Which Half of your Marketing Budget is Being Wasted?
As a specialist hotel accounting and consulting firm, we regularly get asked by clients to assist with building budgets and business plans. A vexing question is often raised during the process: “How much should we be budgeting for marketing?” Unfortunately, due to the diverse nature of the hotel industry, it is hard to ascribe an exact dollar figure, or a percentage that will be applicable for all venues. There are however some very broad rules-of-thumb, but they are exactly that: very broad. A marketing budget for a regional hotel in Mackay focussed on retail will look entirely different to a budget for a hotel in Fortitude Valley focussed on bars and late night entertainment. However, there are 2 key criteria that need to be considered when building and reviewing a marketing budget.
- What is the desired outcome? And
- What is the return on investment?
The purpose of marketing is ultimately to engage with both existing and new customers to encourage them come to your hotel to buy your goods and services. The components of your marketing mix are:
- Your Product (the goods and services you provide as well as the overall experience and ambience your hotel provides),
- Your Pricing relative to your competitors,
- Your Promotions, (including advertising, loyalty programmes and sponsorships), and
- Place, (your strategic positioning in the marketplace, and point of difference relative to your competitors). In management school this is called the 4 P’s.
Commentators in marketing often say that half of every marketing budget is wasted, but we just don’t know which half that is! They are correct in that some of your budget needs to be directed towards building your hotel’s profile, (or brand), and the return on investment for that spend is nearly impossible to measure. However brand building is an important budgetary spend because you need to ensure that your business remains top-of-mind when your customers think about which venue they should go to; whether that be for a meal, to listen to music, catch up with friends for a drink or a flutter on the gaming machines. If they don’t hear from you, then they are likely to forget about you. Keeping up regular communication with customers is now getting cheaper with the advent of the internet and the use of cost-effective emails, and social media channels such as Facebook and Twitter. Traditional advertising mediums such as radio and TV are expensive in city regions but can still be quite reasonably priced and effective in regional towns where your customer base is more concentrated.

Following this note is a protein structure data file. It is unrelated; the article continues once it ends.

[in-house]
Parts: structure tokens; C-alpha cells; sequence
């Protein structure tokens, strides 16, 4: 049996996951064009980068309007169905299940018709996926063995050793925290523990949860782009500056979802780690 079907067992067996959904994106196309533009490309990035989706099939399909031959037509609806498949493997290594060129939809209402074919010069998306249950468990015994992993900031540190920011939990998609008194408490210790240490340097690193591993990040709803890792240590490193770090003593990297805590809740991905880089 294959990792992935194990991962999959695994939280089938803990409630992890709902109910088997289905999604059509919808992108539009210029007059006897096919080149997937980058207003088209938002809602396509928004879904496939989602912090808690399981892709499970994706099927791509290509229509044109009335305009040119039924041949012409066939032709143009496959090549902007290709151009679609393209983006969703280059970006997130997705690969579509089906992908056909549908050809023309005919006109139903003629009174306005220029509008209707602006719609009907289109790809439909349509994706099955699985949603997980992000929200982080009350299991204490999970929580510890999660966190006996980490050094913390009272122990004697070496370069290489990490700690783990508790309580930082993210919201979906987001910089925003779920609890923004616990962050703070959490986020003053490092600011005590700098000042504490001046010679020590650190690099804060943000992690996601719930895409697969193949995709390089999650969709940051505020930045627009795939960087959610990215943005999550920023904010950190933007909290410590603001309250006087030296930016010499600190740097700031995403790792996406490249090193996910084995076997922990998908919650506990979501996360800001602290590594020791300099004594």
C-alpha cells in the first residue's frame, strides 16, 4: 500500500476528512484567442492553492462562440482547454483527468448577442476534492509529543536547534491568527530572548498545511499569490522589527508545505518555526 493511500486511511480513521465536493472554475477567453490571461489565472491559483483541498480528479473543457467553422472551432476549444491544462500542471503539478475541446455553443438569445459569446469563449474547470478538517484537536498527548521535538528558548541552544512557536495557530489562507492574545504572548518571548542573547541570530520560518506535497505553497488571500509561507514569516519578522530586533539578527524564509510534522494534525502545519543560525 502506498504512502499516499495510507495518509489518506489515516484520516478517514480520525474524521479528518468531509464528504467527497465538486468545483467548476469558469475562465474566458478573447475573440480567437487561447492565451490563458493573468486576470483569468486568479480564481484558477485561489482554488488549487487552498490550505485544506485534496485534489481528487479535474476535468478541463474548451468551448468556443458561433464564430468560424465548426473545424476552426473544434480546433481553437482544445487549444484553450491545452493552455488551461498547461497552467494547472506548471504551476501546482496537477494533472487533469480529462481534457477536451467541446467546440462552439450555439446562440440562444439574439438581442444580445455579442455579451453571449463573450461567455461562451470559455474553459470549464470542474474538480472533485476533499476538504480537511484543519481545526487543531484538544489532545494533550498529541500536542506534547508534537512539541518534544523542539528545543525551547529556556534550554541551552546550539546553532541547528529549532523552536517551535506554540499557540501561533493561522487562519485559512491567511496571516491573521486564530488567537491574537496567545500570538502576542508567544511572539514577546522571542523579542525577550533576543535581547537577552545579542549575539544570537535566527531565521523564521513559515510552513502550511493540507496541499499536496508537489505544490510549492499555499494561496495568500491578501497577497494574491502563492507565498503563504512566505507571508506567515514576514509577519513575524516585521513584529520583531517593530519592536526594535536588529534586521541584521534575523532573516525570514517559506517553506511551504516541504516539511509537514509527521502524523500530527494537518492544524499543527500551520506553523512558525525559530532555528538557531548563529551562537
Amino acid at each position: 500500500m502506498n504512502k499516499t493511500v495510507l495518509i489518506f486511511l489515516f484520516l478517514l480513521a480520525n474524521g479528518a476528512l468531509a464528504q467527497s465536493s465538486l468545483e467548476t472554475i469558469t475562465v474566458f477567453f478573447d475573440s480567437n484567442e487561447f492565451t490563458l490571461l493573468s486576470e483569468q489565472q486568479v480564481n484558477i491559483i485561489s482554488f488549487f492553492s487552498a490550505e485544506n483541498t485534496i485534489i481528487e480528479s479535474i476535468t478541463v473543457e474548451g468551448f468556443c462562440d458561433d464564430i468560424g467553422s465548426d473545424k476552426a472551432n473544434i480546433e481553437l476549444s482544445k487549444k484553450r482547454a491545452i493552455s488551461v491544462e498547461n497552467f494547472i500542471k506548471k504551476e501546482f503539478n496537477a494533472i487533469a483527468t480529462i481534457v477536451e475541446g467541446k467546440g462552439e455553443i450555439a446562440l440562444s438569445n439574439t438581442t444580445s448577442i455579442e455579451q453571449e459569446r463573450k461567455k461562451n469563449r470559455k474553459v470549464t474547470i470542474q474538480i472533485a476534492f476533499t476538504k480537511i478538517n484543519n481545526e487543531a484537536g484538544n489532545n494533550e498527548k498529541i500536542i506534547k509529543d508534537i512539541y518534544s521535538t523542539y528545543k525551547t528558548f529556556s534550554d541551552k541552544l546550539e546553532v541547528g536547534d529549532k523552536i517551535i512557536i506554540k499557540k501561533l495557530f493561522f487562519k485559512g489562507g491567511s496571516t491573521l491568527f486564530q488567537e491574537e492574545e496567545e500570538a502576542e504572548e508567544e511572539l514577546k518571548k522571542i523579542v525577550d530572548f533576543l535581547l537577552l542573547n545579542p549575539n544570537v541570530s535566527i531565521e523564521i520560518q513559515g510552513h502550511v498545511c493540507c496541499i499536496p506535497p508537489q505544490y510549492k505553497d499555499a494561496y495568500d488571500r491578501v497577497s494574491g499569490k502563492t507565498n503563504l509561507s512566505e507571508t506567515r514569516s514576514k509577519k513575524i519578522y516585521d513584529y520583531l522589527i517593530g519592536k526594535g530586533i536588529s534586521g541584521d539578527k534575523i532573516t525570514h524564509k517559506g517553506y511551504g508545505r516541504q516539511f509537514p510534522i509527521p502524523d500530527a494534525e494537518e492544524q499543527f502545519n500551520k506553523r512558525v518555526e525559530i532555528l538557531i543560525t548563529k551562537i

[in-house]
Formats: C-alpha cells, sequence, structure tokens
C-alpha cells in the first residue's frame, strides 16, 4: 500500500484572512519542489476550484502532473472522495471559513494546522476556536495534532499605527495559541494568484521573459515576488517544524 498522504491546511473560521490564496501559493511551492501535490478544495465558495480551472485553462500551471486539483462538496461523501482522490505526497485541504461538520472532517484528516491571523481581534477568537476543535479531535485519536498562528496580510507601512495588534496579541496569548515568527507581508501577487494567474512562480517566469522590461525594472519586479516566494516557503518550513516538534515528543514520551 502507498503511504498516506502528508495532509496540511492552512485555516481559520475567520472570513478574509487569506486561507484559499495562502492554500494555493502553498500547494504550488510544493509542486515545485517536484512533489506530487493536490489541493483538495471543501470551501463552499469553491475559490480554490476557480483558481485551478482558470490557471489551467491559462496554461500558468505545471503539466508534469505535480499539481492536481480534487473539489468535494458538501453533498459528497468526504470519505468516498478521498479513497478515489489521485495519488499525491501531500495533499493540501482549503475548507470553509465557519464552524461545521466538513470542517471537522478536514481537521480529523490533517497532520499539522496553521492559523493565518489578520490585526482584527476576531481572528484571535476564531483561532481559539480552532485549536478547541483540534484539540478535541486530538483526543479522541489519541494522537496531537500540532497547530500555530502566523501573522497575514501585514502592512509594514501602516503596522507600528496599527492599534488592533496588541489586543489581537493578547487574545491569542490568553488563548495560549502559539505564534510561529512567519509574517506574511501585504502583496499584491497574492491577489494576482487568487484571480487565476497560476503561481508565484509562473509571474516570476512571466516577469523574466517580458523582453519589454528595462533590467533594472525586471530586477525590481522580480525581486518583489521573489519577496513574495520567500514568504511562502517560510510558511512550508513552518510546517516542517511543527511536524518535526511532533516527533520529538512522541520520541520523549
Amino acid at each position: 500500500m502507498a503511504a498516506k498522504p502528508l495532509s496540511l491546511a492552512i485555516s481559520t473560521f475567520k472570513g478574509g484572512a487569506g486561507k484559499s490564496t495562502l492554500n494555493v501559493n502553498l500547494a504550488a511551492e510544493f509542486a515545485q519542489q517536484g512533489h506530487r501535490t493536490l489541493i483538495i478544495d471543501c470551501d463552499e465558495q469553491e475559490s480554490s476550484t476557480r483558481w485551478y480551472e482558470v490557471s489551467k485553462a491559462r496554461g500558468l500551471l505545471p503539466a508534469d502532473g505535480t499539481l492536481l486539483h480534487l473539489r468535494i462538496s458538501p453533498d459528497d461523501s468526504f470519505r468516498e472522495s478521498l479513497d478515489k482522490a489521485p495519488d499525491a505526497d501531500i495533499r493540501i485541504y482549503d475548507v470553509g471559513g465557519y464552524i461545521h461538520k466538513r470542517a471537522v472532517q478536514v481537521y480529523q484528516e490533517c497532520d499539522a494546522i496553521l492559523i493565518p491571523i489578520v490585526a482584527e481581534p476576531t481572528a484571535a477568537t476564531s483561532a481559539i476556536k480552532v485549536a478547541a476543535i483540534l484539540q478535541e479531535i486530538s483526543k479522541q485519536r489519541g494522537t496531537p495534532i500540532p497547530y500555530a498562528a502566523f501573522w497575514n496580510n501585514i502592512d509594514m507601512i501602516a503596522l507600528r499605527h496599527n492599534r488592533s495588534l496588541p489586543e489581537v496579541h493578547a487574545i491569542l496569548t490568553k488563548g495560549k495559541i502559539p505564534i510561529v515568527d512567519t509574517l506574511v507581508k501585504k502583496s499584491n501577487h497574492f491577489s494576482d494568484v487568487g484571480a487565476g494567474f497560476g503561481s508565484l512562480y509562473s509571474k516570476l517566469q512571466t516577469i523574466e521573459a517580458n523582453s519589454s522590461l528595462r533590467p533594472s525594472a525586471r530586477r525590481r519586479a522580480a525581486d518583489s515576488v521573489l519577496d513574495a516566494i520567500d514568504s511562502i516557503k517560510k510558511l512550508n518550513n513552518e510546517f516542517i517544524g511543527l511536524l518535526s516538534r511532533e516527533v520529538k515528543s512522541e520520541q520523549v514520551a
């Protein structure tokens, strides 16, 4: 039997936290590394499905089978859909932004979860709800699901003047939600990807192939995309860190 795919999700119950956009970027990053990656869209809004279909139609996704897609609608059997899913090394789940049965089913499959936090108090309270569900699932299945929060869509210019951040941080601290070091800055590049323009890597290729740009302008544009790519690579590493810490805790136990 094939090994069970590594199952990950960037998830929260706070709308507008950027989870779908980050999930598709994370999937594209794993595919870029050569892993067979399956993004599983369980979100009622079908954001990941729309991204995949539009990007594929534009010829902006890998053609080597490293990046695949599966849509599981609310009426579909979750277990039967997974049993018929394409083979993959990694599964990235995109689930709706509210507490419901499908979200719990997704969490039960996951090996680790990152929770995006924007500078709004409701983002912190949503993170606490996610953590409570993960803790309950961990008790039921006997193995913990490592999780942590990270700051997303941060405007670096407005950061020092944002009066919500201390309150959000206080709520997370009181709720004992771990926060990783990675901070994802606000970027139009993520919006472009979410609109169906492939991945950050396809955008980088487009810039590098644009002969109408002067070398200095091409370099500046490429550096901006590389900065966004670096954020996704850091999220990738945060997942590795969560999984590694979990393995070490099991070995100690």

The returns on investment for some marketing events at a hotel are easy to measure. Take for example the running of a one-off event such as broadcasting a major boxing match on a midweek evening. You will know what your average sales would be that night, and you also know how much it will cost to buy the broadcast and the cost to advertise in your local area and with customers. From a financial point of view, the event will be a success if you get a positive return on investment: that is, the gross profit from increased sales for the night cover your outlays plus a profit. The same applies for booking bands and entertainment if you do this on a periodic basis.
From a salesmanship viewpoint, the easiest sale at your hotel is selling an existing product or service to an existing customer. For example, if you already have someone at the hotel who is a good gaming or bar customer, then it is relatively easy to sell him or her a meal in your bistro. Conversely, selling a new product or service to someone who isn’t a customer will be the hardest and most expensive sale to make. Accordingly, direct the biggest proportion of your budget to cross-selling your existing products to existing customers: that will also give you the highest return on investment. Loyalty programmes are particularly effective in cross-selling to customers and often have a high return on investment.
To keep customers interested in your hotel, and to grow your business, you need to keep developing products and events that give them with a reason to come back to visit. As entrepreneurs well know, some things you develop will work amazingly well, and some other things you try will be a dismal failure. But if you don’t try anything, you won’t improve your business and the product will become stale with customers.
When building the marketing budget with a client, we usually start by reviewing the business plan and drill down into the marketing priorities for the coming year. We then categorise the proposed spend into advertising, sponsorships and promotions by each department and evaluate the effectiveness of the spend in the previous year. At the same time we compare the overall budget with benchmarks for similar hotels to determine it is in-line with its peer group; that is hotels with a similar positioning and focus. Finally the planned events that are unique to the hotel for the coming year are overlaid. For example, if the hotel is planning on opening a new area, such as a function room, then an additional budget may be allocated for that. The final budget is then negotiated with key managers and calibrated against other business and bottom line objectives for the hotel.
From a benchmarking viewpoint, we see a divergent landscape of marketing budgets and spends around advertising, promotions, sponsorships and loyalty rewards; typically marketing budgets range from 1% of turnover to 5% of turnover depending on the focus of the business (retail, gaming, bars, food), it’s competitive positioning, target markets and location of the hotel. We are however seeing a far greater investment by hotels in social media advertising and loyalty programmes.
Please note that this publication is intended to provide a general summary and should not be relied upon as a substitute for personal advice.